Terris Jones-Grigsby was an academically ineligible walk-on running back about to get a new head coach.
In his mind, the odds of his Division I football career continuing were low — really low.
“Honestly I was thinking about leaving Arizona because I just didn’t think it was going to work out here,” Jones-Grigsby said. “I thought I screwed up my chance.”
The younger half-brother of former Arizona running back Nic Grigsby, Jones-Grigsby wasn’t sure what would happen next. He didn’t even know if football would be involved.
But after Arizona fired Mike Stoops, the walk-on at least wanted to see who his new coach would be.
The Wildcats hired Rich Rodriguez in late-November of 2011 and brought in longtime assistant Calvin Magee to coach the running backs. Jones-Grigsby was about to get a second chance.
“My first impression was just that Terris was a good kid,” Magee said. “He seemed like a hungry kid who really wanted to do well. I just felt good about him.”
Magee met with the UA’s academic support staff and they devised a plan to get Jones-Grigsby back on track in the classroom.
The rigorous workload included a full class load in the spring and six more classes in the summer. By the time Rodriguez and the Wildcats opened the 2012 season, Jones-Grigsby was back in the fold.
He spent that season exclusively on the scout team but made a positive impression on the coaching staff. Rodriguez awarded Jones-Grigsby a scholarship before the 2013 season, and the running back became a special teams ace for the Wildcats.
He played in 12 of 13 games and had 10 tackles.
With Ka’Deem Carey and Daniel Jenkins ahead of him on the depth chart, Jones-Grigsby didn’t get a single carry. But in the spring, as Magee and Rodriguez searched for Carey’s replacement, Jones-Grigsby emerged. Now the senior is a serious candidate to be the Wildcats’ starting running back when they open their season Aug. 29 against UNLV.
“He kept getting after it and concentrating on doing something with himself,” Magee said. “Then he gets on scholarship and now he’s looking really, really good to be the first back. That remains to be seen, but he’s doing a really good job.
“You just have to be proud of Terris because of how hard he’s worked.”
When he walked on at Arizona in 2010, his name was just Terris Jones.
He and ex-Wildcat Grigsby shared the same mom but had a different father.
Terris grew up in Long Beach, California, without his dad in his life, and always looked up to Nic.
“He still mimics everything I do,” Nic said this week by phone. “From how I dress to how I play. He’s always been right there since we were younger.”
The two were teammates in 2010. Nic rushed for 533 yards and eight touchdowns as a senior. Terris redshirted as a true freshman.
When Nic left the UA and began his professional football career, Terris wanted to change his last name from “Jones” to Jones-Grigsby.” But ineligible and not playing, he wanted to make the name change at the right time.
“I wanted to live up to that Grigsby name,” Terris said of the last name his mom shares with Terris’ three older brothers.
He eventually added it before the 2013 season at the urging of his brothers and coaches.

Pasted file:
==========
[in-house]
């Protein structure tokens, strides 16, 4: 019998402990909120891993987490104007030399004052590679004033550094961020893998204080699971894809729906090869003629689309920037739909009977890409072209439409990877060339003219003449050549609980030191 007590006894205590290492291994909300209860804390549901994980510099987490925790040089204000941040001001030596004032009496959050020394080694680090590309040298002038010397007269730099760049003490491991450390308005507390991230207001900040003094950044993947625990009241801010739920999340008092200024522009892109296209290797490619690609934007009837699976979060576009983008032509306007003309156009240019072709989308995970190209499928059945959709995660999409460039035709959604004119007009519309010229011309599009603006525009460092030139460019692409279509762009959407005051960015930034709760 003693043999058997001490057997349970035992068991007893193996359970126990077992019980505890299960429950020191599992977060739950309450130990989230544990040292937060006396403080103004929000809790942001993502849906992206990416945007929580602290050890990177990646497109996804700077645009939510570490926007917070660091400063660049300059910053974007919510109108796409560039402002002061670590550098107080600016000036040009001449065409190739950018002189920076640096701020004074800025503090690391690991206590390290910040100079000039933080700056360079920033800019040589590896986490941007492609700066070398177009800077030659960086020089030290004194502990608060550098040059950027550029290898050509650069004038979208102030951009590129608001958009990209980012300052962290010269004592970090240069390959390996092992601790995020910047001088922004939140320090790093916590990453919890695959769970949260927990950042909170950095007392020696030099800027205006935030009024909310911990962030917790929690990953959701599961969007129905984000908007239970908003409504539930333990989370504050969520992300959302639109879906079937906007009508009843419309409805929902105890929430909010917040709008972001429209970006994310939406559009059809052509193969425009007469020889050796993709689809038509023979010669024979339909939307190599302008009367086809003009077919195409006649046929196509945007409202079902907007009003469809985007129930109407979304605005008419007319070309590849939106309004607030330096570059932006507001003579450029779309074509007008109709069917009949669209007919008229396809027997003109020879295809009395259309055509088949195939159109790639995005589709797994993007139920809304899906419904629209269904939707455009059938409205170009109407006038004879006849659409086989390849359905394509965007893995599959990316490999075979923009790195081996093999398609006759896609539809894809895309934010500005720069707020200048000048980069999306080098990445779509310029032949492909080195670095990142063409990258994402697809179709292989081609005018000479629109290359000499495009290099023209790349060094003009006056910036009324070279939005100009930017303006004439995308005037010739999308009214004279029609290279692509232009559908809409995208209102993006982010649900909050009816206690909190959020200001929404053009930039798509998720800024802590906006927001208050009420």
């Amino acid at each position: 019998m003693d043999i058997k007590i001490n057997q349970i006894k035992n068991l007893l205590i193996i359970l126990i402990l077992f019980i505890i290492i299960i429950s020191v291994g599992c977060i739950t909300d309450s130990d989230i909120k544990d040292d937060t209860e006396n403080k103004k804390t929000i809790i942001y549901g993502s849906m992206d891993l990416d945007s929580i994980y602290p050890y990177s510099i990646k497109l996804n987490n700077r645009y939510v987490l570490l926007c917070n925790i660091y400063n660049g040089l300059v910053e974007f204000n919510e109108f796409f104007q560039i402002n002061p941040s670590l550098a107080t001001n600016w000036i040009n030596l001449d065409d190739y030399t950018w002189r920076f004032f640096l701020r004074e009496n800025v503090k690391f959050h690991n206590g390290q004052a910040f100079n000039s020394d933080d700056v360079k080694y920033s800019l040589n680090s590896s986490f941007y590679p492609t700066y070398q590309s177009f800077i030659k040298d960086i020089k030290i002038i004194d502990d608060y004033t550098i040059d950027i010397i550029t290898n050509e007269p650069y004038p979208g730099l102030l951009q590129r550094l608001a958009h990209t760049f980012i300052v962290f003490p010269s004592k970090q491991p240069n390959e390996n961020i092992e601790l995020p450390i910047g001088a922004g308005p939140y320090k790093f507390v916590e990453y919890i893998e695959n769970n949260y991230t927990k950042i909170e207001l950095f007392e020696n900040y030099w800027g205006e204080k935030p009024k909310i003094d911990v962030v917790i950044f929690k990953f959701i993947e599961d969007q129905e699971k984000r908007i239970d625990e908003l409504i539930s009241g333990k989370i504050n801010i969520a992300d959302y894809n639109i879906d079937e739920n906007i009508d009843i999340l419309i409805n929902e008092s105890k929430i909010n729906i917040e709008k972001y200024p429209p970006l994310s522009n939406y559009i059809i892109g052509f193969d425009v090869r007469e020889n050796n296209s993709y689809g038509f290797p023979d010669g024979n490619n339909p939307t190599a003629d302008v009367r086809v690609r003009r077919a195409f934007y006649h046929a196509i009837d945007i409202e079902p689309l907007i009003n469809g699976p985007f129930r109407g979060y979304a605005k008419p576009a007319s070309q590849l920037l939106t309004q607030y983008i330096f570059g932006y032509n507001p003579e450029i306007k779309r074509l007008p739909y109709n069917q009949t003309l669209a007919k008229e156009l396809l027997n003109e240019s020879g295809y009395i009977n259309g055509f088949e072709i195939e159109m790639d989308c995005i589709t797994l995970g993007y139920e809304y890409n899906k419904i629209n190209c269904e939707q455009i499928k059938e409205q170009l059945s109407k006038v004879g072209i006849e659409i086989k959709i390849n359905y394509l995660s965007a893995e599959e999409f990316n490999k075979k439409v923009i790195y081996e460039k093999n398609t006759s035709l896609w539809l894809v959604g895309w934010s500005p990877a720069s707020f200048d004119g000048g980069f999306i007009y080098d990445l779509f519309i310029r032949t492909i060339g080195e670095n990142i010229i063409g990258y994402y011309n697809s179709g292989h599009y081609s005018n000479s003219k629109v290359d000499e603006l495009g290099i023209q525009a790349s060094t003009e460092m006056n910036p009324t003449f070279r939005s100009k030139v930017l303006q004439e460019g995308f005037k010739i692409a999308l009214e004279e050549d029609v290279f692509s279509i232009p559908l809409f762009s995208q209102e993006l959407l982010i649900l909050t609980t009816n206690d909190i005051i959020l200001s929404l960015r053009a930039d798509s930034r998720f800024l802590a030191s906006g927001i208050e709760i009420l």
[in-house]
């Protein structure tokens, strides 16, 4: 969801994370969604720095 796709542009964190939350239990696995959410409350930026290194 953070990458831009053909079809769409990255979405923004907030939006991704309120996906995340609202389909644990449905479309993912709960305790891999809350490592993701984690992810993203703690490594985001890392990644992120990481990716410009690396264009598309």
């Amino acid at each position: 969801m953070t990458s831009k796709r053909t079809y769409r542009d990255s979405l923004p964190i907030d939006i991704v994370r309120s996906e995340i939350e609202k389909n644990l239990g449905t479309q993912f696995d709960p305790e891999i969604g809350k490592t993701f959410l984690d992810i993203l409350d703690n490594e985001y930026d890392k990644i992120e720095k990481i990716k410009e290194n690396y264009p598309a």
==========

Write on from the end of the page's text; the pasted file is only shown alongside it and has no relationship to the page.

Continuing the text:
“I think he always felt left out,” Nic said. “But he’s always been a Grigsby to us. Jones is a name given to him at birth. But he’s part of our family. I love that it’s on the back of his jersey now.
“It should be.”
The youngest of four boys, there’s really only one difference between Terris and his three older brothers, Ahmad, Marcellous and Nic. Those three all have “Grigsby Boyz” tattooed on their bodies. Nic’s is on the inside of his right forearm.
Terris doesn’t have the tattoo yet, but that’s his decision.
“We’re waiting for him to get that, but I think he’s afraid of needles,” Nic said laughing.
When Jones-Grigsby was getting the bulk of the work with the first-team offense this past spring, it didn’t seem likely to hold.
Junior Jared Baker was recovering from a torn ACL. Freshman Jonathan Haden, who enrolled in January, wasn’t cleared to practice by the NCAA because of a clearinghouse issue. Nick Wilson and UNLV transfer Adonis Smith had yet to arrive on campus.
But as training camp has progressed, Jones-Grigsby has still gotten the majority of the work with the first-team.
He doesn’t have a single carry in his UA career, but he could very well get the first rush of the season against the Rebels at Arizona Stadium.
“Terris is just solid in everything he does,” Magee said. “He knows the system. He can pass-protect, he can catch the ball. He’s a pretty good runner; you just haven’t had a chance to see it.”
Jones-Grigsby ran for 1,912 yards and 26 touchdowns as a senior at California High School in Whittier. A former triple-jumper, he said he has enough athleticism to make some moves in the open field, but he prides himself on his toughness and strength.
He closely watched Ka’Deem Carey the past three seasons and said he has a similar style to him.
His strength is no joke. This summer, he set a new UA running backs record in the hang clean with a lift of 397 pounds.
“I want to be explosive like Ka’Deem, but also strong and durable like he was,” Jones-Grigsby said. “It was a great opportunity to learn from him and Daniel Jenkins, and I think I’m a better running back because of it.”
Whether he’s the starting running back isn’t nearly as important as what will happen in December, when Jones-Grigsby is scheduled to graduate. He wants to be an animal nutritionist and design diets for various pets. He has four dogs, a snake and a turtle back in California at his mom’s house.
“I had a chemistry teacher back in the day that got me into that stuff,” the running back said. “I’ve always been interested in it.”
Magee will be front and center for that graduation ceremony.
“I’m so happy for him,” Magee said. “He’s happy about it. That’s just a great accomplishment for him.”